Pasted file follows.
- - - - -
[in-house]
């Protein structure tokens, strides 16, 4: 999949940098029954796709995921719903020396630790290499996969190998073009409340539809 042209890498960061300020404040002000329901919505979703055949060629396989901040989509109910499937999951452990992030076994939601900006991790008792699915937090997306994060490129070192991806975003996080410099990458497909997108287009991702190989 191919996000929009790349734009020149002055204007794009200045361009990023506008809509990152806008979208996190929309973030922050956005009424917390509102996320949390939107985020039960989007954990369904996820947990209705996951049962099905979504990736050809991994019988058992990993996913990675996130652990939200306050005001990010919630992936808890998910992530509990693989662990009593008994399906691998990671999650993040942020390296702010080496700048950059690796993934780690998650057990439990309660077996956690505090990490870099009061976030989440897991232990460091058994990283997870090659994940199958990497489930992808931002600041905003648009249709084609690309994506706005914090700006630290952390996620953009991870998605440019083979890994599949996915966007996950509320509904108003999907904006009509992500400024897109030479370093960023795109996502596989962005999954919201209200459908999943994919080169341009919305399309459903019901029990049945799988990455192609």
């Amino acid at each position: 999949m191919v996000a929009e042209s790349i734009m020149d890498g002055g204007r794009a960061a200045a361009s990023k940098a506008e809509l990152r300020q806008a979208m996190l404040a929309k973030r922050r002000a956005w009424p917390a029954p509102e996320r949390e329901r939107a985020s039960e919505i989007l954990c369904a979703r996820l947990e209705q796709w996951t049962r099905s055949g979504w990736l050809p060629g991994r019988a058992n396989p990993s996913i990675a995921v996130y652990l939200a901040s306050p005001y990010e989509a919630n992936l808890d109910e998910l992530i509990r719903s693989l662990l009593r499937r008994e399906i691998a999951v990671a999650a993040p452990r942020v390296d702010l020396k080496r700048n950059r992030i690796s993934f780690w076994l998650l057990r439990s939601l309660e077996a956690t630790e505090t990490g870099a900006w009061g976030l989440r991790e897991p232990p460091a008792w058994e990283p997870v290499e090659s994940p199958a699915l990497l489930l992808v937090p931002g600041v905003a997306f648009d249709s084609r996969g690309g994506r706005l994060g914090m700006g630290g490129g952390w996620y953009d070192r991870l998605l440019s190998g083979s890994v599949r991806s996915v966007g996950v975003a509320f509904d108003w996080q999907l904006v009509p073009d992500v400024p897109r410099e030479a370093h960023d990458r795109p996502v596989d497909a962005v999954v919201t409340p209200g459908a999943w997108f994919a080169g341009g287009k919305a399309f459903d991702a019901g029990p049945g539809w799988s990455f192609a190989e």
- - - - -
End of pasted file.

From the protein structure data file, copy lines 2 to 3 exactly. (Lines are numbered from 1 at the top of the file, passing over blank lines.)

């Protein structure tokens, strides 16, 4: 999949940098029954796709995921719903020396630790290499996969190998073009409340539809 042209890498960061300020404040002000329901919505979703055949060629396989901040989509109910499937999951452990992030076994939601900006991790008792699915937090997306994060490129070192991806975003996080410099990458497909997108287009991702190989 191919996000929009790349734009020149002055204007794009200045361009990023506008809509990152806008979208996190929309973030922050956005009424917390509102996320949390939107985020039960989007954990369904996820947990209705996951049962099905979504990736050809991994019988058992990993996913990675996130652990939200306050005001990010919630992936808890998910992530509990693989662990009593008994399906691998990671999650993040942020390296702010080496700048950059690796993934780690998650057990439990309660077996956690505090990490870099009061976030989440897991232990460091058994990283997870090659994940199958990497489930992808931002600041905003648009249709084609690309994506706005914090700006630290952390996620953009991870998605440019083979890994599949996915966007996950509320509904108003999907904006009509992500400024897109030479370093960023795109996502596989962005999954919201209200459908999943994919080169341009919305399309459903019901029990049945799988990455192609």
């Amino acid at each position: 999949m191919v996000a929009e042209s790349i734009m020149d890498g002055g204007r794009a960061a200045a361009s990023k940098a506008e809509l990152r300020q806008a979208m996190l404040a929309k973030r922050r002000a956005w009424p917390a029954p509102e996320r949390e329901r939107a985020s039960e919505i989007l954990c369904a979703r996820l947990e209705q796709w996951t049962r099905s055949g979504w990736l050809p060629g991994r019988a058992n396989p990993s996913i990675a995921v996130y652990l939200a901040s306050p005001y990010e989509a919630n992936l808890d109910e998910l992530i509990r719903s693989l662990l009593r499937r008994e399906i691998a999951v990671a999650a993040p452990r942020v390296d702010l020396k080496r700048n950059r992030i690796s993934f780690w076994l998650l057990r439990s939601l309660e077996a956690t630790e505090t990490g870099a900006w009061g976030l989440r991790e897991p232990p460091a008792w058994e990283p997870v290499e090659s994940p199958a699915l990497l489930l992808v937090p931002g600041v905003a997306f648009d249709s084609r996969g690309g994506r706005l994060g914090m700006g630290g490129g952390w996620y953009d070192r991870l998605l440019s190998g083979s890994v599949r991806s996915v966007g996950v975003a509320f509904d108003w996080q999907l904006v009509p073009d992500v400024p897109r410099e030479a370093h960023d990458r795109p996502v596989d497909a962005v999954v919201t409340p209200g459908a999943w997108f994919a080169g341009g287009k919305a399309f459903d991702a019901g029990p049945g539809w799988s990455f192609a190989e």